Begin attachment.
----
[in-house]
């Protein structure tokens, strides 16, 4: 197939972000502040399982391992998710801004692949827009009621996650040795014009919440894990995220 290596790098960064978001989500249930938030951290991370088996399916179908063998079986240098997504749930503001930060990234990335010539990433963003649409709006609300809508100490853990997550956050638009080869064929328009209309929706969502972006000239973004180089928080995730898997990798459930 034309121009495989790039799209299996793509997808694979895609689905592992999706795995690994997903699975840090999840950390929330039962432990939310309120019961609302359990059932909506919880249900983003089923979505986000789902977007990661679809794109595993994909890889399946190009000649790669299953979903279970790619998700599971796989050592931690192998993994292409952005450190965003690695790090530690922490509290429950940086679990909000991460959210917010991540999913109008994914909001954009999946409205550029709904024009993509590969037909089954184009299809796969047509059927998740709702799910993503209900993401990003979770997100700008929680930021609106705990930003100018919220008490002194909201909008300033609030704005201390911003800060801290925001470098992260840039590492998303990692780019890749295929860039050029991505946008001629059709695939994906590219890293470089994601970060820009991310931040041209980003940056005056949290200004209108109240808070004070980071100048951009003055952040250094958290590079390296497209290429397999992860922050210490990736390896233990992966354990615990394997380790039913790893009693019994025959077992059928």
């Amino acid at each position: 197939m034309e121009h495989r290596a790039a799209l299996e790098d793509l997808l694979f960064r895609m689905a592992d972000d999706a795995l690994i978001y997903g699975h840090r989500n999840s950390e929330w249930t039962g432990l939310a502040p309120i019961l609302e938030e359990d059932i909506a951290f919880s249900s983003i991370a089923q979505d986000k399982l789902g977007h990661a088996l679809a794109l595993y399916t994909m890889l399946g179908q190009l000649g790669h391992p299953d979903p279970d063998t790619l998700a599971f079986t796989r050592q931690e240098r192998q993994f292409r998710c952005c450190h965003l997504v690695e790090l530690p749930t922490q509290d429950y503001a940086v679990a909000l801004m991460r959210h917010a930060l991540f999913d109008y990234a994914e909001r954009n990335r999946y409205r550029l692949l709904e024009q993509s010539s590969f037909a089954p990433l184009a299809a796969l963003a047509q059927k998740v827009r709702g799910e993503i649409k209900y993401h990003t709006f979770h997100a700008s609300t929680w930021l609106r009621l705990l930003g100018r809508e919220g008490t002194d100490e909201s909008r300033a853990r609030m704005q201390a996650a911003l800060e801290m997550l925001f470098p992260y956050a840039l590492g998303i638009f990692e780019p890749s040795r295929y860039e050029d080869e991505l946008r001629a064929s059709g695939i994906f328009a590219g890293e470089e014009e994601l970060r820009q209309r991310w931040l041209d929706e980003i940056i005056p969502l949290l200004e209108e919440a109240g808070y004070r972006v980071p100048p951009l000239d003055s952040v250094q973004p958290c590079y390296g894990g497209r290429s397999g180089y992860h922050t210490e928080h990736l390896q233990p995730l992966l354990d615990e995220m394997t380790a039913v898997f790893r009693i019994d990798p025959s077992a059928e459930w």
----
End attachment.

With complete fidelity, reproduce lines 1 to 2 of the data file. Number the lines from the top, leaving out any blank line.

[in-house]
């Protein structure tokens, strides 16, 4: 197939972000502040399982391992998710801004692949827009009621996650040795014009919440894990995220 290596790098960064978001989500249930938030951290991370088996399916179908063998079986240098997504749930503001930060990234990335010539990433963003649409709006609300809508100490853990997550956050638009080869064929328009209309929706969502972006000239973004180089928080995730898997990798459930 034309121009495989790039799209299996793509997808694979895609689905592992999706795995690994997903699975840090999840950390929330039962432990939310309120019961609302359990059932909506919880249900983003089923979505986000789902977007990661679809794109595993994909890889399946190009000649790669299953979903279970790619998700599971796989050592931690192998993994292409952005450190965003690695790090530690922490509290429950940086679990909000991460959210917010991540999913109008994914909001954009999946409205550029709904024009993509590969037909089954184009299809796969047509059927998740709702799910993503209900993401990003979770997100700008929680930021609106705990930003100018919220008490002194909201909008300033609030704005201390911003800060801290925001470098992260840039590492998303990692780019890749295929860039050029991505946008001629059709695939994906590219890293470089994601970060820009991310931040041209980003940056005056949290200004209108109240808070004070980071100048951009003055952040250094958290590079390296497209290429397999992860922050210490990736390896233990992966354990615990394997380790039913790893009693019994025959077992059928």